Dangerous Liaisons —50—


Is IT THUS THEN, Monsieur, that you carry out the conditions upon which I consented sometimes to receive your letters? And have I no reason for complaint when you speak to me only of a sentiment to which I should still fear to abandon myself, even if I could do so without violating all my duties? For the rest, if I had need of fresh reasons to preserve this salutary dread, it seems to me that I could find them in your last letter. In effect, at the very moment when you think to make an apology for love, what else are you doing but revealing to me its redoubtable storms? Who can wish for happiness bought at the expense of reason, whose short-lived pleasures are followed at any rate by regret, if not by remorse?

You yourself, in whom the habit of this dangerous delirium ought to diminish its effect, are you not, however, compelled to confess that it often becomes stronger than yourself; and are you not the first to lament the involuntary trouble which it causes you? What fearful ravages then would it not effect on a fresh and sensitive heart, which would still augment its empire, by the sacrifices it would be forced to make to it?

You believe, Monsieur, or you feign to believe that love leads to happiness; and I—I am so convinced that it would render me unhappy that I would not even hear its name pronounced. It seems to me that only to speak of it destroys tranquillity; and it is as much from inclination as from duty that I beg you to be good enough to keep silence on this subject.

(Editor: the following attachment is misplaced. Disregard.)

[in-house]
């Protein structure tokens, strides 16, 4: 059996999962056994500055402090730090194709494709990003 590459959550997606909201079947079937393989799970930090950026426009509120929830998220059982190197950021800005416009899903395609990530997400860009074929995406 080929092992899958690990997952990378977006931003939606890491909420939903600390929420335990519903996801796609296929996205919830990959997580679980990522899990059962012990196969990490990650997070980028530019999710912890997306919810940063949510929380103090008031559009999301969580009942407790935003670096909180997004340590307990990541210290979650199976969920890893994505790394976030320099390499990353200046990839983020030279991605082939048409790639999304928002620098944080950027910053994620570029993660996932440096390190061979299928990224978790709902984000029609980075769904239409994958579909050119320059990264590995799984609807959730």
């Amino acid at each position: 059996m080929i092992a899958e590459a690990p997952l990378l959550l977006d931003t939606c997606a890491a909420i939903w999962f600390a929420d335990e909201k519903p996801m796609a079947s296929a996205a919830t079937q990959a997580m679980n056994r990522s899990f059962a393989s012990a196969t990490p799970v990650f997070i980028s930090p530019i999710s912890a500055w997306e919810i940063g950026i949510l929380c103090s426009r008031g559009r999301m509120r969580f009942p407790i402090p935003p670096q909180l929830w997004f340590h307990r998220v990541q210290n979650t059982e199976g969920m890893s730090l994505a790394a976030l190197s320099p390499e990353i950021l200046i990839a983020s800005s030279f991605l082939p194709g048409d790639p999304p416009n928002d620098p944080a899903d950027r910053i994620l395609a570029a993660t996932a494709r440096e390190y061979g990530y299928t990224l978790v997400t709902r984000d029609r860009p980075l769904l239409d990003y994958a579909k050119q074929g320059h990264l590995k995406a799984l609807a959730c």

After all, this request should be very easy for you to grant me at present. Returned to Paris, you will find there occasions enough to forget a sentiment which, perhaps, only owed its birth to the habit you are in of occupying yourself with such subjects, and its strength to the idleness of country life. Are you not then in that town where you had seen me with so much indifference? Can you take a step there without encountering an example of your readiness to change? And are you not surrounded there by women who, all more amiable than myself, have better right to your homage?

I am without the vanity with which my sex is reproached; I have still less of that false modesty which is nothing but a refinement of pride; and it is with the utmost good faith that I tell you here, I know how few pleasing qualities I possess: had I all there were, I should not believe them sufficient to retain you. To ask you then to occupy yourself no longer with me is only to beg you to do today what you had already done before, and what you would most assuredly do again in a short time, even if I were to ask the contrary.

This truth, which I do not lose sight of, would be, itself, a reason strong enough to disincline me to listen to you. I have still a thousand others, but without entering upon a long discussion, I confine myself to begging you, as I have done before, to correspond with me no further upon a sentiment to which I must not listen, and to which I ought even less to reply.